Maybe just go along with it, the clothes, name, hair. But I wouldn't be pushing counselling and a GP referral for what could be a confusion or a trend led choice.

Counselling if your child is feeling distress possibly though. But I'd be choosing a family counsellor not a trans specific agenda one.

cricketmum84 Thu 20-Sep-18 23:14:14

@lackingimagination how fucking insulting. @yes17 has been through this and experienced it and I am absolutely incensed at your reaction.

When you have children you love them and accept them. Regardless. Full stop. If my DS at age 14 told me he was trans and asked me to use a female pronoun I would do that without even thinking about it. This is what you do when you HAVE CHILDREN AND LOVE THEM.

jeez.

SlowlyShrinking Thu 20-Sep-18 23:14:53

I’ve always called my male partners ‘darling’ and now I call my son darling too. Imo it’s completely bizarre to suggest that darling is only for girls or women. How sad too sad
I don’t know if you’re still checking the thread op, but I just wanted to suggest reading this by a mother whose daughter identified as trans, but then desisted. They kept a respectful dialogue going and eventually she was able to become comfortable in her female body. It also gives the young woman’s POV smile
4thwavenow.com/2016/12/17/a-mums-voyage-through-transtopia-helps-her-daughter-desist/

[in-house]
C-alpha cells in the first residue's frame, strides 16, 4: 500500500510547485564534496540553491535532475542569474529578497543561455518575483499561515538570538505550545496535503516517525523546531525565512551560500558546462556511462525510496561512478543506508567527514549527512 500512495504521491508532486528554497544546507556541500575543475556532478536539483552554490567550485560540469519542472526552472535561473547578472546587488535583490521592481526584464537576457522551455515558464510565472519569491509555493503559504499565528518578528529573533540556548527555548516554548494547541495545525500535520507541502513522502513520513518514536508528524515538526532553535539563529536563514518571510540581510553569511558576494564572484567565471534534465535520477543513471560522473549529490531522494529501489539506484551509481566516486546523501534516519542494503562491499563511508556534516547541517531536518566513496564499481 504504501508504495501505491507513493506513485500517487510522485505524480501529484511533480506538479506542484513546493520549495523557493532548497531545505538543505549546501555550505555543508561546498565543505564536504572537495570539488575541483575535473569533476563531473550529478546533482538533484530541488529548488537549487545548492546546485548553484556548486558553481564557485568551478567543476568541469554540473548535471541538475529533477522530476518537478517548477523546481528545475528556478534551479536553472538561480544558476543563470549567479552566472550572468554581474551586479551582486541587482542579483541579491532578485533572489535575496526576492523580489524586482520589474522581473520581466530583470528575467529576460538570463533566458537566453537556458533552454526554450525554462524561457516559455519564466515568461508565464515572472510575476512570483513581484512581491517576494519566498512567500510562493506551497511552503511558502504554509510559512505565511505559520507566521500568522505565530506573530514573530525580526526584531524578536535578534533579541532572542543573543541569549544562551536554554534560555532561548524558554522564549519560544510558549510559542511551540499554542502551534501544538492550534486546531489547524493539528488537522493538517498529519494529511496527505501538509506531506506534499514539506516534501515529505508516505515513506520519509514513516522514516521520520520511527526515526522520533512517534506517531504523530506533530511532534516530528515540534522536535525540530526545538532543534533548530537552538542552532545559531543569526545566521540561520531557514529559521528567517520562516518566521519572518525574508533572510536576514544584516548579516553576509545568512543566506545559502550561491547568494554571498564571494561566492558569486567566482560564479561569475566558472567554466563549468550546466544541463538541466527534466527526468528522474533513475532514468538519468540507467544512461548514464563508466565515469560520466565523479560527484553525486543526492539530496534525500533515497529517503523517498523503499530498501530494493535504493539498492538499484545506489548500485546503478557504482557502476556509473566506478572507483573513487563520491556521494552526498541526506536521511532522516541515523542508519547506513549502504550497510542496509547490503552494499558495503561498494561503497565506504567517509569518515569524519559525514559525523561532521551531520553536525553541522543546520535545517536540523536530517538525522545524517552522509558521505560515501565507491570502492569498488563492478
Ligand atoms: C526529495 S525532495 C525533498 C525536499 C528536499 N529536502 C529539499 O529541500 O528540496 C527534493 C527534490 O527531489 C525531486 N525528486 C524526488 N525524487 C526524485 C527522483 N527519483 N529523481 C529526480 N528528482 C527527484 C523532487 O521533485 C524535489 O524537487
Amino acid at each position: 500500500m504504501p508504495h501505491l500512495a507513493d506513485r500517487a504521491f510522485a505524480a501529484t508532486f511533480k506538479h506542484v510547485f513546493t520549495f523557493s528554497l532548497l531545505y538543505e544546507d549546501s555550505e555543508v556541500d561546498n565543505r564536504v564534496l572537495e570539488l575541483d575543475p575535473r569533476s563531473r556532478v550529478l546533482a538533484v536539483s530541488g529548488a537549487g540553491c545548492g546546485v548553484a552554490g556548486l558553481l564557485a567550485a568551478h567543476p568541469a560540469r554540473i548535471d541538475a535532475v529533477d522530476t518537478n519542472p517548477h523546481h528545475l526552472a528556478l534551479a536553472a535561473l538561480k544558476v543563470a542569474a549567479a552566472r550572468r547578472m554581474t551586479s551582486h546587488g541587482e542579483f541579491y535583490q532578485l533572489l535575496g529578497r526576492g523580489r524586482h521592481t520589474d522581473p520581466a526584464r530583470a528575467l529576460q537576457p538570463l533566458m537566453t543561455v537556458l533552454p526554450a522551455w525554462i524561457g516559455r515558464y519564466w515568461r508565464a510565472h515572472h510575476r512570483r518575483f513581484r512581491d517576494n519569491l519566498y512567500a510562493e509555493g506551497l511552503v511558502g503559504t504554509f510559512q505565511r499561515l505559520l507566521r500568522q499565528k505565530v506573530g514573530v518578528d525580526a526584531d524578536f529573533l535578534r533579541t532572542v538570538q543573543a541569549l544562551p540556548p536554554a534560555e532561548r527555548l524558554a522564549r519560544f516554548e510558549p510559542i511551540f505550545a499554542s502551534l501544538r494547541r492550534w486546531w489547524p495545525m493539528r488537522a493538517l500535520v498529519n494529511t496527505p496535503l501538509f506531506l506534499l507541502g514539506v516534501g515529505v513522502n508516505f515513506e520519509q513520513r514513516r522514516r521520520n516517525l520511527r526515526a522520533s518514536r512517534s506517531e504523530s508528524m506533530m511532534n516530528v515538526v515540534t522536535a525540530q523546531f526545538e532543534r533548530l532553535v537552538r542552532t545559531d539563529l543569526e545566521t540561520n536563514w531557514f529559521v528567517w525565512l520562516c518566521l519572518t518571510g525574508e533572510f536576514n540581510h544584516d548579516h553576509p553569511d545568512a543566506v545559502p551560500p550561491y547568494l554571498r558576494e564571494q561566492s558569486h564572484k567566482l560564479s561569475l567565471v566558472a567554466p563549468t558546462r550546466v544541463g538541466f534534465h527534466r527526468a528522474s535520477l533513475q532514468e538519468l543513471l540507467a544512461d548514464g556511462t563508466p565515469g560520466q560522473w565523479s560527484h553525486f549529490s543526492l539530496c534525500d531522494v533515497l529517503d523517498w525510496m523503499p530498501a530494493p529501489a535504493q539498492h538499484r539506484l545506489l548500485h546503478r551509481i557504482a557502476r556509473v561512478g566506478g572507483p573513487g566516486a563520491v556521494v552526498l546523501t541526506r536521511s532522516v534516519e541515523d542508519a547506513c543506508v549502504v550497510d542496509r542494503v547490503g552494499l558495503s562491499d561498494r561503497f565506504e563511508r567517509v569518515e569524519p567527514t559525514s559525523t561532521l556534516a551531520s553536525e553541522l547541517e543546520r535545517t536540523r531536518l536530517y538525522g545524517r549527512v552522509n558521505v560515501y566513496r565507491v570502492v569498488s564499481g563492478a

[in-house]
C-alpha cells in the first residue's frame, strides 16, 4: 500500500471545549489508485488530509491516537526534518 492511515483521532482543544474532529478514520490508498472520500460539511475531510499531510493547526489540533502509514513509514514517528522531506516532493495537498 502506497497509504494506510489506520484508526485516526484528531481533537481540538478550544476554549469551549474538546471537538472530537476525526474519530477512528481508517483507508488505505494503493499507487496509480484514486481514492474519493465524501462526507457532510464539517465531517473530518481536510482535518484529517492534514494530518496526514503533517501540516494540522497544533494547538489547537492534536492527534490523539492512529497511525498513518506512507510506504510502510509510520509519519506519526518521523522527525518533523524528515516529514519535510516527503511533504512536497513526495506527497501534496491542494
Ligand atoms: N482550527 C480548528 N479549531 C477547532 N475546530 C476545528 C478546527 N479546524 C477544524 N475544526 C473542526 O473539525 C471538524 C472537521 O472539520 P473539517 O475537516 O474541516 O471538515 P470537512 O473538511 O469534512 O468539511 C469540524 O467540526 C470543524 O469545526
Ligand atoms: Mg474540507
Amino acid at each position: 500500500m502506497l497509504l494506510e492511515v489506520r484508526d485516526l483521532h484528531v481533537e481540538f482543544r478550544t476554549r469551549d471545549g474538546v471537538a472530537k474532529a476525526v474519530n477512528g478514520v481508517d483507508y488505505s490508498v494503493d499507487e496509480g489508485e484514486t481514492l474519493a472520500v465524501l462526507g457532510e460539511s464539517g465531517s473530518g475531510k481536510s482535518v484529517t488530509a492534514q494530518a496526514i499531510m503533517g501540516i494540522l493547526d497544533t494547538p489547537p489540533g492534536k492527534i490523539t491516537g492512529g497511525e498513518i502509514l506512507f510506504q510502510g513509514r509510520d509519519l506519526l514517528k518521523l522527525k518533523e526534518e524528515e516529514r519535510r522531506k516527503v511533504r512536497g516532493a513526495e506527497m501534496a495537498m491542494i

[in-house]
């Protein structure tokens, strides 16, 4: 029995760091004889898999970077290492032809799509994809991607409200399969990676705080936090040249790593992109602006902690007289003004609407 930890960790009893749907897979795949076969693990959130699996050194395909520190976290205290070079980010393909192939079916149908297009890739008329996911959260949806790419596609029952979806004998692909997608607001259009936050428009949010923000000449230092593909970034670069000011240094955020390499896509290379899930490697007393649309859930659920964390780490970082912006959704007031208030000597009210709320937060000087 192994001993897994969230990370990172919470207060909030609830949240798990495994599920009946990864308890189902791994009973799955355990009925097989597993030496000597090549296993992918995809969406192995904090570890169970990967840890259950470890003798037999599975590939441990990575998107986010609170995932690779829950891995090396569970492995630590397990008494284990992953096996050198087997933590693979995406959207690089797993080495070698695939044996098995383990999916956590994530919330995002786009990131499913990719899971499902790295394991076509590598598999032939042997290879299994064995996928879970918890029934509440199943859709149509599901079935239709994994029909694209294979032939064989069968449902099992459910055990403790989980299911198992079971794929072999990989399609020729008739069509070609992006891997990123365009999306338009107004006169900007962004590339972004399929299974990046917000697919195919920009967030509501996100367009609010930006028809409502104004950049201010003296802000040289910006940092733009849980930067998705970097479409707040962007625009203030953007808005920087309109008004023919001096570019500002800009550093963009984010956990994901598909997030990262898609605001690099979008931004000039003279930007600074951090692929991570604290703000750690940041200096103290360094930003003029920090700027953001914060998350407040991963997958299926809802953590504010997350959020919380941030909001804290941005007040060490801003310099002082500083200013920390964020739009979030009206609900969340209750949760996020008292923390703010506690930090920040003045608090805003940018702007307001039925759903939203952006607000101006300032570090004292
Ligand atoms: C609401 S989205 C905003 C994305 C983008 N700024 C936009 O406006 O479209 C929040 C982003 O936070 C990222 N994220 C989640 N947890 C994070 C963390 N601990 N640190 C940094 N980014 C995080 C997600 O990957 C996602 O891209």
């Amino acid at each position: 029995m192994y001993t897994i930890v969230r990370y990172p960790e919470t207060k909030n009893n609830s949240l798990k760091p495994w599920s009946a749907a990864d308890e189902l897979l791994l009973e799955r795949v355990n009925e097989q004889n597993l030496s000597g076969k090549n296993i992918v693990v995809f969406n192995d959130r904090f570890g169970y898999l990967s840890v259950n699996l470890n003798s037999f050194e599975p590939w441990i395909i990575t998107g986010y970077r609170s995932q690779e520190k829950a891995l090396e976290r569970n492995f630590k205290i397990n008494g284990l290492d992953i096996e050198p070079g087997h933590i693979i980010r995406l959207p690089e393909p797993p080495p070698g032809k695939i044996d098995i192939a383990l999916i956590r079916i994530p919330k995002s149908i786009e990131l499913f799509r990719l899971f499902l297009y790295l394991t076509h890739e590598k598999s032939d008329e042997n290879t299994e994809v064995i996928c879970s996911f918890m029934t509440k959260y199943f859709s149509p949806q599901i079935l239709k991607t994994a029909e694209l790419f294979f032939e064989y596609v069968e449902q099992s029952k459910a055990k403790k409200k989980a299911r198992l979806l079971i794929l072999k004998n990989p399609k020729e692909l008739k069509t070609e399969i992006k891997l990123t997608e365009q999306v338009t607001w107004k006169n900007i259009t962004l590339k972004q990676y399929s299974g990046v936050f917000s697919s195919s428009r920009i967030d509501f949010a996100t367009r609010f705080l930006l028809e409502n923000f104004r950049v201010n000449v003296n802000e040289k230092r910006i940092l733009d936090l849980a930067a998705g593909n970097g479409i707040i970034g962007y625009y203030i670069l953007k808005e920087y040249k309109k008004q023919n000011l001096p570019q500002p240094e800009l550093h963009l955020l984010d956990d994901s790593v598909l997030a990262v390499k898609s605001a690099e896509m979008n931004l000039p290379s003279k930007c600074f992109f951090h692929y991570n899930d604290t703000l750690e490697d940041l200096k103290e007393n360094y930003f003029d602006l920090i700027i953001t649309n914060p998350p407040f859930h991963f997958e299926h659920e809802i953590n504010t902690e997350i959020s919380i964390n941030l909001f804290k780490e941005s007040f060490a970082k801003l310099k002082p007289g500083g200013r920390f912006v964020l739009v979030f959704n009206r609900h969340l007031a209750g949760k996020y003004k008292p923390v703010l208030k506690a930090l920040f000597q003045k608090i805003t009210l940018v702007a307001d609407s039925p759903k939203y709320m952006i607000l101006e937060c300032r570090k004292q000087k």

SlowlyShrinking Thu 20-Sep-18 23:18:35

If my DS at age 14 told me he was trans and asked me to use a female pronoun I would do that without even thinking about

Don’t you think your job as a parent would be to think about it, at least a bit. Perhaps you could even speak to your ds and try and find out what was going on in his life to make him feel like he didn’t belong in his own body? I think a parent owes their child that, at least.

DaniC18 Thu 20-Sep-18 23:19:12

It's totally normal for you to feel upset as you are loosing a DD but gaining a wonderful DS. It sounds as though you are being very supportive and are taking steps to safeguard your DC's wellbeing. At 16 they are certainly capable of knowing what gender they are and as difficult as this will be for them having supportive parents will mean soo much and help your DS to be happy with themself. Take time to process and let go of your DD while allowing your DC to discover who they are and how they want to move forward. You are doing a great job so far! Good luck to you and your DS x